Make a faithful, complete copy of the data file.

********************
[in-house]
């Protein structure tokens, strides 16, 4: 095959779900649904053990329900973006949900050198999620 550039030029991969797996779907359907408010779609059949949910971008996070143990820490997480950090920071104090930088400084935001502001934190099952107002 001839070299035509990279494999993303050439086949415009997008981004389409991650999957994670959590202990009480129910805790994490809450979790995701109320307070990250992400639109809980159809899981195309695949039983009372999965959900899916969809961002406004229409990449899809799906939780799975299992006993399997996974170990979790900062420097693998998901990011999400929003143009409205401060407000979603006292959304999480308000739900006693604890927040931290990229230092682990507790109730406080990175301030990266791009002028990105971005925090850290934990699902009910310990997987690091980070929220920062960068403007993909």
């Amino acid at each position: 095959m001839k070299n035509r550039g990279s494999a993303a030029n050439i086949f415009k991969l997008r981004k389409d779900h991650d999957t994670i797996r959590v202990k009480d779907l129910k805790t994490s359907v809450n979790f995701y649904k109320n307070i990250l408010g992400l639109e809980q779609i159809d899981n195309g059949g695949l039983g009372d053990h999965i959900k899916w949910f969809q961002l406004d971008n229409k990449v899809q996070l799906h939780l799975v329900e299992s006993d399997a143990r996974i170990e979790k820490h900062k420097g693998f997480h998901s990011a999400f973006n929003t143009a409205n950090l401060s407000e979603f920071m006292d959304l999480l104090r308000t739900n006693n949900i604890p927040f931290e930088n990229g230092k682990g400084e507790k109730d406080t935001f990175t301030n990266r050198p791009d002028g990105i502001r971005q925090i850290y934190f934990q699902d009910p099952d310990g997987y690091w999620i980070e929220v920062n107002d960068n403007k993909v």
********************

[in-house]
């Protein structure tokens, strides 16, 4: 095959779900649904053990329900973006949900050198999620 550039030029991969797996779907359907408010779609059949949910971008996070143990820490997480950090920071104090930088400084935001502001934190099952107002 001839070299035509990279494999993303050439086949415009997008981004389409991650999957994670959590202990009480129910805790994490809450979790995701109320307070990250992400639109809980159809899981195309695949039983009372999965959900899916969809961002406004229409990449899809799906939780799975299992006993399997996974170990979790900062420097693998998901990011999400929003143009409205401060407000979603006292959304999480308000739900006693604890927040931290990229230092682990507790109730406080990175301030990266791009002028990105971005925090850290934990699902009910310990997987690091980070929220920062960068403007993909």
């Amino acid at each position: 095959m001839k070299n035509r550039g990279s494999a993303a030029n050439i086949f415009k991969l997008r981004k389409d779900h991650d999957t994670i797996r959590v202990k009480d779907l129910k805790t994490s359907v809450n979790f995701y649904k109320n307070i990250l408010g992400l639109e809980q779609i159809d899981n195309g059949g695949l039983g009372d053990h999965i959900k899916w949910f969809q961002l406004d971008n229409k990449v899809q996070l799906h939780l799975v329900e299992s006993d399997a143990r996974i170990e979790k820490h900062k420097g693998f997480h998901s990011a999400f973006n929003t143009a409205n950090l401060s407000e979603f920071m006292d959304l999480l104090r308000t739900n006693n949900i604890p927040f931290e930088n990229g230092k682990g400084e507790k109730d406080t935001f990175t301030n990266r050198p791009d002028g990105i502001r971005q925090i850290y934190f934990q699902d009910p099952d310990g997987y690091w999620i980070e929220v920062n107002d960068n403007k993909v």